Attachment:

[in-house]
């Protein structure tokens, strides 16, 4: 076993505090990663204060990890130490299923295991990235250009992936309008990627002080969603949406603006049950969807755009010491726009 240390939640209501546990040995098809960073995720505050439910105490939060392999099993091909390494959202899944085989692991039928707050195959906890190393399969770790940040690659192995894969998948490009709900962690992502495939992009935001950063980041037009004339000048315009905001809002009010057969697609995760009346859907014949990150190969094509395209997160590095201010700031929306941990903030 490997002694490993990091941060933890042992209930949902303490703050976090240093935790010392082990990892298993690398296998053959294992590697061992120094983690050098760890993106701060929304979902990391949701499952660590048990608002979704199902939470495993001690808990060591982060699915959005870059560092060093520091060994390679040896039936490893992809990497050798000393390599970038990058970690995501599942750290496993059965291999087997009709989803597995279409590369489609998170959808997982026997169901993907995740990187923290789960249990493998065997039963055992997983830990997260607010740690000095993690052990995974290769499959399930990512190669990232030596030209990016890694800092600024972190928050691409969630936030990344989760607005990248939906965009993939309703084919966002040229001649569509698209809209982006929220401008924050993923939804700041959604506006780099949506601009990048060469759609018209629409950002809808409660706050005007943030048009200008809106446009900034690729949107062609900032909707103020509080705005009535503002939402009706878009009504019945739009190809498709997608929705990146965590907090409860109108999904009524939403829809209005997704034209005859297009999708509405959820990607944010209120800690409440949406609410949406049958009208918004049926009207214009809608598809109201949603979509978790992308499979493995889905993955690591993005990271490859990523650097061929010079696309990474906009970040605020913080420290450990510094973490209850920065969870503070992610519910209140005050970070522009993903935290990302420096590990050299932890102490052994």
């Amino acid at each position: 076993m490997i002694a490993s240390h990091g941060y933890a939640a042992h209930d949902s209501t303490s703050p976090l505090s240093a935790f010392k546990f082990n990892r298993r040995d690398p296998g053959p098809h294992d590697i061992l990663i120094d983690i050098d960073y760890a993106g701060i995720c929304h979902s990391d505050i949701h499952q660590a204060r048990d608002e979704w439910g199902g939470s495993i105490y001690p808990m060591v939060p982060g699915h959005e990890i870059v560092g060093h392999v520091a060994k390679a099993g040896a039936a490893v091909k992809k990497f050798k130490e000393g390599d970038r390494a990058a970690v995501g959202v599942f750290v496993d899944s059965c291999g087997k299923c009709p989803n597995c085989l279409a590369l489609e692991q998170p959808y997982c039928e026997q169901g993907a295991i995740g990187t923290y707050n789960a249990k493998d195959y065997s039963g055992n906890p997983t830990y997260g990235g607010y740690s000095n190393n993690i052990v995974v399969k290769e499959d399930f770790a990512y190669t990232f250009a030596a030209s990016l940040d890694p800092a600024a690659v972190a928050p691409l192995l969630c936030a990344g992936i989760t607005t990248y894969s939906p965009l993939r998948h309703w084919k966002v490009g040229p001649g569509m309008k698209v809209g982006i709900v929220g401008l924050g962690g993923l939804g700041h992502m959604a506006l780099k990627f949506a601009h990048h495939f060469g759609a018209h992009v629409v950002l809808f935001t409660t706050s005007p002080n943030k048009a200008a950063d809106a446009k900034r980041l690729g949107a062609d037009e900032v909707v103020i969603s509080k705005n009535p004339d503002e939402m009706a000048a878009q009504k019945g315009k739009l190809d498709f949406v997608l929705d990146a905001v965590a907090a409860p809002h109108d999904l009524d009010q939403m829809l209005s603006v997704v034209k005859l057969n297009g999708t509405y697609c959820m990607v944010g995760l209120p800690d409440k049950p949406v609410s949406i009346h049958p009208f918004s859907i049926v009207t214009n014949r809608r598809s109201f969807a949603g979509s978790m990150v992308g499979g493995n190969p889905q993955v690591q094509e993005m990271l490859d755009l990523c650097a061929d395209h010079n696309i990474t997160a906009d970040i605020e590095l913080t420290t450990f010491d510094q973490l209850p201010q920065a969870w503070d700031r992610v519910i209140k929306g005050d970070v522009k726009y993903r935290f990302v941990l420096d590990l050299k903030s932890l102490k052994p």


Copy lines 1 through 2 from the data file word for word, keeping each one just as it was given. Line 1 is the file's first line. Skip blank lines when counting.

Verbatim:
[in-house]
């Protein structure tokens, strides 16, 4: 076993505090990663204060990890130490299923295991990235250009992936309008990627002080969603949406603006049950969807755009010491726009 240390939640209501546990040995098809960073995720505050439910105490939060392999099993091909390494959202899944085989692991039928707050195959906890190393399969770790940040690659192995894969998948490009709900962690992502495939992009935001950063980041037009004339000048315009905001809002009010057969697609995760009346859907014949990150190969094509395209997160590095201010700031929306941990903030 490997002694490993990091941060933890042992209930949902303490703050976090240093935790010392082990990892298993690398296998053959294992590697061992120094983690050098760890993106701060929304979902990391949701499952660590048990608002979704199902939470495993001690808990060591982060699915959005870059560092060093520091060994390679040896039936490893992809990497050798000393390599970038990058970690995501599942750290496993059965291999087997009709989803597995279409590369489609998170959808997982026997169901993907995740990187923290789960249990493998065997039963055992997983830990997260607010740690000095993690052990995974290769499959399930990512190669990232030596030209990016890694800092600024972190928050691409969630936030990344989760607005990248939906965009993939309703084919966002040229001649569509698209809209982006929220401008924050993923939804700041959604506006780099949506601009990048060469759609018209629409950002809808409660706050005007943030048009200008809106446009900034690729949107062609900032909707103020509080705005009535503002939402009706878009009504019945739009190809498709997608929705990146965590907090409860109108999904009524939403829809209005997704034209005859297009999708509405959820990607944010209120800690409440949406609410949406049958009208918004049926009207214009809608598809109201949603979509978790992308499979493995889905993955690591993005990271490859990523650097061929010079696309990474906009970040605020913080420290450990510094973490209850920065969870503070992610519910209140005050970070522009993903935290990302420096590990050299932890102490052994």